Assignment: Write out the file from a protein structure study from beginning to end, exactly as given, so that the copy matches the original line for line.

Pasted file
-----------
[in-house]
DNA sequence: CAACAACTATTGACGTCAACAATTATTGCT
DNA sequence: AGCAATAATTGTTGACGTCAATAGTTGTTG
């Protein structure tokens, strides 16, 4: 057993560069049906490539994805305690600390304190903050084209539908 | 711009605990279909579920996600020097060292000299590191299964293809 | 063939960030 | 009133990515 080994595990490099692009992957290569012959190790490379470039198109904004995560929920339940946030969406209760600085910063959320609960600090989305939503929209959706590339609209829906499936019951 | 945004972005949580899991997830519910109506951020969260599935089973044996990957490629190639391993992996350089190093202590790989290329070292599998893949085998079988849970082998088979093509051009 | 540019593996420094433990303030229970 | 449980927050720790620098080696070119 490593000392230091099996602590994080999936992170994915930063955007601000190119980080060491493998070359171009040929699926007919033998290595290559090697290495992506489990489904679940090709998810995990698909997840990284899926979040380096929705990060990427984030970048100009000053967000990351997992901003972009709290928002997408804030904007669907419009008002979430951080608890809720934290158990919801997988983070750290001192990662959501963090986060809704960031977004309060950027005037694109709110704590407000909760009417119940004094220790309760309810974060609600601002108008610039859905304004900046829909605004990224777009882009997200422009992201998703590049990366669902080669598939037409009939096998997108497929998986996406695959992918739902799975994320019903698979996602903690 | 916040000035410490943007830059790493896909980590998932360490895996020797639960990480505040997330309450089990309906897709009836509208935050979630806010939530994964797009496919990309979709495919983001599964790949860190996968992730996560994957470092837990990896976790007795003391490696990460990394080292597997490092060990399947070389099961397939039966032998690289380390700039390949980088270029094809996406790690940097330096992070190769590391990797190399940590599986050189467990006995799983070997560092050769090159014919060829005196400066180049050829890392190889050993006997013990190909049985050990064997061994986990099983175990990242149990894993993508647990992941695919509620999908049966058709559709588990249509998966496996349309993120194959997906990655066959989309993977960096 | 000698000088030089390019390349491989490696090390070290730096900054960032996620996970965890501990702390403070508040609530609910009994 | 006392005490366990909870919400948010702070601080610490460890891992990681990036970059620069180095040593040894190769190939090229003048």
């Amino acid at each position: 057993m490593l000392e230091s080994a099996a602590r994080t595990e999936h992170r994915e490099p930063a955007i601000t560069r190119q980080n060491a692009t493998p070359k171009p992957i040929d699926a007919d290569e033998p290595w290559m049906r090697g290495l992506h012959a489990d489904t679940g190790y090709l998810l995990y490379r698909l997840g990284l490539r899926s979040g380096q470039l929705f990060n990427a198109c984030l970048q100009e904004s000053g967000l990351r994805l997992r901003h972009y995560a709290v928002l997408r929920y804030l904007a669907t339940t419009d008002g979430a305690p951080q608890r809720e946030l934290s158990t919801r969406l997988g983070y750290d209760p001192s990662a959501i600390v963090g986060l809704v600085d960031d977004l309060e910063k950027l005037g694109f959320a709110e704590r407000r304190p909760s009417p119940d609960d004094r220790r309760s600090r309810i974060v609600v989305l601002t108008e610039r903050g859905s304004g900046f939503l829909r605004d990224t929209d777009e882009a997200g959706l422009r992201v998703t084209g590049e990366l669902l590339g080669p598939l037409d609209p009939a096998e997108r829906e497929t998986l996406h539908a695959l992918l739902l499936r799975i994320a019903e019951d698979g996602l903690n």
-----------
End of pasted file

[in-house]
DNA sequence: CAACAACTATTGACGTCAACAATTATTGCT
DNA sequence: AGCAATAATTGTTGACGTCAATAGTTGTTG
């Protein structure tokens, strides 16, 4: 057993560069049906490539994805305690600390304190903050084209539908 | 711009605990279909579920996600020097060292000299590191299964293809 | 063939960030 | 009133990515 080994595990490099692009992957290569012959190790490379470039198109904004995560929920339940946030969406209760600085910063959320609960600090989305939503929209959706590339609209829906499936019951 | 945004972005949580899991997830519910109506951020969260599935089973044996990957490629190639391993992996350089190093202590790989290329070292599998893949085998079988849970082998088979093509051009 | 540019593996420094433990303030229970 | 449980927050720790620098080696070119 490593000392230091099996602590994080999936992170994915930063955007601000190119980080060491493998070359171009040929699926007919033998290595290559090697290495992506489990489904679940090709998810995990698909997840990284899926979040380096929705990060990427984030970048100009000053967000990351997992901003972009709290928002997408804030904007669907419009008002979430951080608890809720934290158990919801997988983070750290001192990662959501963090986060809704960031977004309060950027005037694109709110704590407000909760009417119940004094220790309760309810974060609600601002108008610039859905304004900046829909605004990224777009882009997200422009992201998703590049990366669902080669598939037409009939096998997108497929998986996406695959992918739902799975994320019903698979996602903690 | 916040000035410490943007830059790493896909980590998932360490895996020797639960990480505040997330309450089990309906897709009836509208935050979630806010939530994964797009496919990309979709495919983001599964790949860190996968992730996560994957470092837990990896976790007795003391490696990460990394080292597997490092060990399947070389099961397939039966032998690289380390700039390949980088270029094809996406790690940097330096992070190769590391990797190399940590599986050189467990006995799983070997560092050769090159014919060829005196400066180049050829890392190889050993006997013990190909049985050990064997061994986990099983175990990242149990894993993508647990992941695919509620999908049966058709559709588990249509998966496996349309993120194959997906990655066959989309993977960096 | 000698000088030089390019390349491989490696090390070290730096900054960032996620996970965890501990702390403070508040609530609910009994 | 006392005490366990909870919400948010702070601080610490460890891992990681990036970059620069180095040593040894190769190939090229003048």
């Amino acid at each position: 057993m490593l000392e230091s080994a099996a602590r994080t595990e999936h992170r994915e490099p930063a955007i601000t560069r190119q980080n060491a692009t493998p070359k171009p992957i040929d699926a007919d290569e033998p290595w290559m049906r090697g290495l992506h012959a489990d489904t679940g190790y090709l998810l995990y490379r698909l997840g990284l490539r899926s979040g380096q470039l929705f990060n990427a198109c984030l970048q100009e904004s000053g967000l990351r994805l997992r901003h972009y995560a709290v928002l997408r929920y804030l904007a669907t339940t419009d008002g979430a305690p951080q608890r809720e946030l934290s158990t919801r969406l997988g983070y750290d209760p001192s990662a959501i600390v963090g986060l809704v600085d960031d977004l309060e910063k950027l005037g694109f959320a709110e704590r407000r304190p909760s009417p119940d609960d004094r220790r309760s600090r309810i974060v609600v989305l601002t108008e610039r903050g859905s304004g900046f939503l829909r605004d990224t929209d777009e882009a997200g959706l422009r992201v998703t084209g590049e990366l669902l590339g080669p598939l037409d609209p009939a096998e997108r829906e497929t998986l996406h539908a695959l992918l739902l499936r799975i994320a019903e019951d698979g996602l903690n």